A few weeks ago I was asked to participate in the fourth session of a study group
on corporate pensions. The group was established in the autumn of last year by the Japanese ministry of health, labour and Welfare (MHLW) to assess the workings of the defined benefit (DB) and defined contribution (DC) pension laws and propose any amendments. It is comprised of representatives from academic circles, Japan's business federation Keidanren, the Trade Unions Federation, the Corporate Pension Fund Association, the National Pension Fund Association, the Chamber of Commerce and Industry Pension Education Center and the Japanese Society of Certified Pension Actuaries as well as government officials, mainly from the Pensions Bureau of the MHLW.
It was quite an honour to be invited to speak about recent developments in the second pillar pension system in my home country, the Netherlands.
Traditionally Japan has always looked towards the US for best practice and examples in cases such as this, but recently interest in the Netherlands as one of the most advanced pension systems in the world is on the increase.
I covered the two main topics that top the pension news in the Netherlands currently: the new pension law, which came into effect this January, and the trend towards collective DC schemes which started in 2004 and which is gaining more attention as a third way in between traditional DB and individual DC in the style of the US 401(k) plans.
Japan appears to be searching for a third way between strict DB and individual DC. Sponsors are struggling with the accounting implications and controllability of contribution costs under the DB system.
o far, individual DC has failed to result in responsible investment choices by participants, with the average allocation to equity at only 20% and more than half of DC assets in bank deposits. In collective DC, the sponsor pays a fixed annual contribution but, once the money is received by the pension fund, it is collectively managed with the aim of realising a pension benefit in a DB fashion.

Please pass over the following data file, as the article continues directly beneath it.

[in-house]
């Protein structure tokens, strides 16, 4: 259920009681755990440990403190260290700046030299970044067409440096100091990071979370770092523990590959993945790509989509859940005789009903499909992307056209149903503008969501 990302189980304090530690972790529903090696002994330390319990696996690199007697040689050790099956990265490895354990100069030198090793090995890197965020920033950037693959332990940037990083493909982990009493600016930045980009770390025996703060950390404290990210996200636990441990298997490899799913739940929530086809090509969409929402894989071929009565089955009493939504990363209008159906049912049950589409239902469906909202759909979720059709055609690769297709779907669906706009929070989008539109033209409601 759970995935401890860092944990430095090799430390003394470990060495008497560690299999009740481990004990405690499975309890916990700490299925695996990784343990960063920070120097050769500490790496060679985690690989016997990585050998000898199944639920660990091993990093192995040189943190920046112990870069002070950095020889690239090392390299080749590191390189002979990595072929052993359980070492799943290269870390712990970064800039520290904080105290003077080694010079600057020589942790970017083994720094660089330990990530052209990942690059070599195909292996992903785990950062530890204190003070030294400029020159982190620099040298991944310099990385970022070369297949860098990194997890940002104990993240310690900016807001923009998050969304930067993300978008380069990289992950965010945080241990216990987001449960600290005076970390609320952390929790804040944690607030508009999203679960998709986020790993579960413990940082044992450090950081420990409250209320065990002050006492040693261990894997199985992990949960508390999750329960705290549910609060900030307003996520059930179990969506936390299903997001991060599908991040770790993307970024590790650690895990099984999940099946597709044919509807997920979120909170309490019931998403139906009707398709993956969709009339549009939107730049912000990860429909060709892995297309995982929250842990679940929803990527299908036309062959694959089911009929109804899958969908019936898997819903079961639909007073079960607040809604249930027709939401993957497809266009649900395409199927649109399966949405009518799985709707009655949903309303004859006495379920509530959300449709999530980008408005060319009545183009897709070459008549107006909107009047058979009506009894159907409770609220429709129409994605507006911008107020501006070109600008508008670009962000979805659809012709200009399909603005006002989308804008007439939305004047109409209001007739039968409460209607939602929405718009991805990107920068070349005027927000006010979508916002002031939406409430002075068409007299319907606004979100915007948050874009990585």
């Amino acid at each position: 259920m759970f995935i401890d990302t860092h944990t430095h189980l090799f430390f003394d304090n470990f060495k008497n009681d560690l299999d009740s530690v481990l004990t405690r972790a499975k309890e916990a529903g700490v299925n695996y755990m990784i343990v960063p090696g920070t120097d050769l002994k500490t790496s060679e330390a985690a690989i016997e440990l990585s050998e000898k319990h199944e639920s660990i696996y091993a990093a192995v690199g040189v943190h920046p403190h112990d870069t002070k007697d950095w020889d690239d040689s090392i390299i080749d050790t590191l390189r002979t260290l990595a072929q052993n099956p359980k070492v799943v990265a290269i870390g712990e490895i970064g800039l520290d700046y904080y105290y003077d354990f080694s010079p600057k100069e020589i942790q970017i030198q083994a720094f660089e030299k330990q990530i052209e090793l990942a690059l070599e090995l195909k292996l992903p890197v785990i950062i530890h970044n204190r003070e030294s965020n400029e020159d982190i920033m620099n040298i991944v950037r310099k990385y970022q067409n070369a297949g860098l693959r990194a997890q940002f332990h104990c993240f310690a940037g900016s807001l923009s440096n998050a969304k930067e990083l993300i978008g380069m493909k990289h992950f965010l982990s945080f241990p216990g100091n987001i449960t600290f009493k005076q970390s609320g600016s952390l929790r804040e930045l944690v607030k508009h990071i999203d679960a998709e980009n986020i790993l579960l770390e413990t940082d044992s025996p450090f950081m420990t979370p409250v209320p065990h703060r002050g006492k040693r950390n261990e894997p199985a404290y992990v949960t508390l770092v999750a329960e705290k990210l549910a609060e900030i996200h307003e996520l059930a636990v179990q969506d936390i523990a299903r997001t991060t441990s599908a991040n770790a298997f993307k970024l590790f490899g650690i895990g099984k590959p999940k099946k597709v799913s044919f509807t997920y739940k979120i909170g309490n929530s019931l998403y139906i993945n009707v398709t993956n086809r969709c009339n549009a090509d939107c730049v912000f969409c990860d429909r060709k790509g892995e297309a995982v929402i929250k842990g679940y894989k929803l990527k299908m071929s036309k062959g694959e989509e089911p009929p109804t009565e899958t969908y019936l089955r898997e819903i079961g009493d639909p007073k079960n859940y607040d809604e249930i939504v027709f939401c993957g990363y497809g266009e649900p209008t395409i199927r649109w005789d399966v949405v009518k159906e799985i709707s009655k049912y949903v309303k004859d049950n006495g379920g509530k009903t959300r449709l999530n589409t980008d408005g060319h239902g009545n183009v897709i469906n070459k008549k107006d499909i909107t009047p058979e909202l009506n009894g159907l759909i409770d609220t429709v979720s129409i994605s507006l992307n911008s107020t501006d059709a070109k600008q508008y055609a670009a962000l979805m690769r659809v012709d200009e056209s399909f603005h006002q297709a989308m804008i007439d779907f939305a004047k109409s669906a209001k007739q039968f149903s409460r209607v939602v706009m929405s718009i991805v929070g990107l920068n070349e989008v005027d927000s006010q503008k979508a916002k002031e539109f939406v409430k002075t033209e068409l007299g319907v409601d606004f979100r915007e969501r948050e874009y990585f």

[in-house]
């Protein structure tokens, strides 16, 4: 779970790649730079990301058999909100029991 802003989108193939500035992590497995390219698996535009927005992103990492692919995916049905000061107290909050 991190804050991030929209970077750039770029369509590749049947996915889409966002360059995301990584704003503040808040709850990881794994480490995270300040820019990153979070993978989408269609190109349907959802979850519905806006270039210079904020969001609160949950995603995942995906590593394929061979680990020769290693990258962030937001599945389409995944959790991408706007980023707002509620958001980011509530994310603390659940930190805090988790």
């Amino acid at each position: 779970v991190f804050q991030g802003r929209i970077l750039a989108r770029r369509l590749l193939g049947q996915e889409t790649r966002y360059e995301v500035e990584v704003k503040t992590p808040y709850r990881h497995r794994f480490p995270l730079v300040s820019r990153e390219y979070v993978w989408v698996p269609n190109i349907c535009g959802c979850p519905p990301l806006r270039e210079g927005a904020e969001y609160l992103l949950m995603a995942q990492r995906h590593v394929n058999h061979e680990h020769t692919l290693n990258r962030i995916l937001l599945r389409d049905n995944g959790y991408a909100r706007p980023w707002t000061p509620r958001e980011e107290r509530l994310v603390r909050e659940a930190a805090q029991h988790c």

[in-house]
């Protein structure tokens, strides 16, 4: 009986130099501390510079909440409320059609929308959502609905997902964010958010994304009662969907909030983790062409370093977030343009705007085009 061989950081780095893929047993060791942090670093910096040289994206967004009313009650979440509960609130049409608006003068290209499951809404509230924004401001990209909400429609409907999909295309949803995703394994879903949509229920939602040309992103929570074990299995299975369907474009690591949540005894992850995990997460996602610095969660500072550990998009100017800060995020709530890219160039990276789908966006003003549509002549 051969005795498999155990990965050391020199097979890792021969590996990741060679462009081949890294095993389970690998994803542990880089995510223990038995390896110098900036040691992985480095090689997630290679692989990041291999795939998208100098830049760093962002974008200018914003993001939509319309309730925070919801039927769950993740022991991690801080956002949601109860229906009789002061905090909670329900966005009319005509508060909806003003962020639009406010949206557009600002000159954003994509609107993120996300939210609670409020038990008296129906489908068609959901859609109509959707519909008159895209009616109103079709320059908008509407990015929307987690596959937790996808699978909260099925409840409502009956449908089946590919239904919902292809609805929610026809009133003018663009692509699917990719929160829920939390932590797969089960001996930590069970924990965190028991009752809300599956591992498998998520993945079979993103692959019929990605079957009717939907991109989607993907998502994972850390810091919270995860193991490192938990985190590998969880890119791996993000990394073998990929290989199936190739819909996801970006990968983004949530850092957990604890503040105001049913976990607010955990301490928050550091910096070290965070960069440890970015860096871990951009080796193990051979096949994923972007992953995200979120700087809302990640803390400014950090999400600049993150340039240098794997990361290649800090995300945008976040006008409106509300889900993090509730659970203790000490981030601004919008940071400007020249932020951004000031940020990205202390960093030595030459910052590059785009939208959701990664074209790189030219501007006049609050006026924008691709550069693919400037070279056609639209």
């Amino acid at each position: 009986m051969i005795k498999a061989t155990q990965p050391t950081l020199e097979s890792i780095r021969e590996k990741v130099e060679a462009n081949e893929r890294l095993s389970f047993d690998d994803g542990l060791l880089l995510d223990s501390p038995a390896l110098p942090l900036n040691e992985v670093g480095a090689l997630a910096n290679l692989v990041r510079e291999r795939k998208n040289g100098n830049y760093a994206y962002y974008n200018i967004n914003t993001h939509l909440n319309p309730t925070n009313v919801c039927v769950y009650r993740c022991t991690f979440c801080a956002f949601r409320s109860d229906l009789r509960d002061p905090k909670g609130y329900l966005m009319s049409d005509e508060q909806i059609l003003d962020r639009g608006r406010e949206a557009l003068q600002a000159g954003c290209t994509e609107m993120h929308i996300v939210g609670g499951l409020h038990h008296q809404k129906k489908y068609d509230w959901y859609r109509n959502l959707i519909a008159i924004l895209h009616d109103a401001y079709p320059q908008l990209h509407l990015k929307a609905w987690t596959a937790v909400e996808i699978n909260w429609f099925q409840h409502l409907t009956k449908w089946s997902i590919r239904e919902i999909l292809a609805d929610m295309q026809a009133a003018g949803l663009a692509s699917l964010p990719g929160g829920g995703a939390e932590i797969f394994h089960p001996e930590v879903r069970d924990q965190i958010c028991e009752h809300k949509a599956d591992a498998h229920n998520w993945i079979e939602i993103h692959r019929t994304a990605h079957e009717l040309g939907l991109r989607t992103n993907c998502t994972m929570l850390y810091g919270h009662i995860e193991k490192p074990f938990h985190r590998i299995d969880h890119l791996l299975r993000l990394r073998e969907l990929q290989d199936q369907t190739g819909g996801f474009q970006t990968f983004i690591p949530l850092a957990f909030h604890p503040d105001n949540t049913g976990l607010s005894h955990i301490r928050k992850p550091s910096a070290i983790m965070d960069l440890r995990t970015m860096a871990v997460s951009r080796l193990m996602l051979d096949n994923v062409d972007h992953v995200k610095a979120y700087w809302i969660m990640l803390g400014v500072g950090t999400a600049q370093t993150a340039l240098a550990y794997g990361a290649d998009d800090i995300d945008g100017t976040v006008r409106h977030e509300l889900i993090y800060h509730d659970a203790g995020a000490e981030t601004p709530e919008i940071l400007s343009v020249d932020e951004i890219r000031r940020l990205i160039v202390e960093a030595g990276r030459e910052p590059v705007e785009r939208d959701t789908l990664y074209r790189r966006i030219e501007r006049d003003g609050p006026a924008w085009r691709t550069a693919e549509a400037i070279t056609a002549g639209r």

Under International Accounting Standards, if the combination of financing agreement, other agreements and participant communication indeed does not give rise to a constructive obligation for the sponsor, it can be accounted for as DC (the lack of explicit asset accounts means this probably does not hold under US Generally Accepted Accounting Principles).
Participants on the other hand benefit from collective risk sharing and do not choose their own investment funds but get a decent pension for life under the condition that the pension fund is sufficiently funded. If the pension fund reaches a situation of under-funding, pensions and pension rights are adjusted downward collectively.
Japan has in practice already seen many pension funds downwardly adjust pensions and accrued pension rights. However, under the current DB law, this can only take place if more than 67% of participants give their consent. Also, the situation must be quite desperate for this measure to be accepted by the MHLW. The case of NTT is an example of how awkward this can be. Despite the consent of scheme participants, NTT was prohibited from reducing pension benefits/rights, given the sponsor's healthy financial condition.
t remains to be seen to what extent Japan's DB law and/or DC law will be amended to allow for collective DC arrangements. In the Netherlands, collective DC came about as the result of negotiations between employers and employee representatives as a solution both parties could live with. This could occur because the government has always kept itself out of meddling with the contents of pension agreements. In Japan the tendency is to minutely legislate the type of agreements that are allowed rather than provide for a framework only. The question is whether Japan's institutions can work together to bring about a "CDC law".
Oscar Volder is head of institutional services at ABN AMRO Asset Management in Tokyo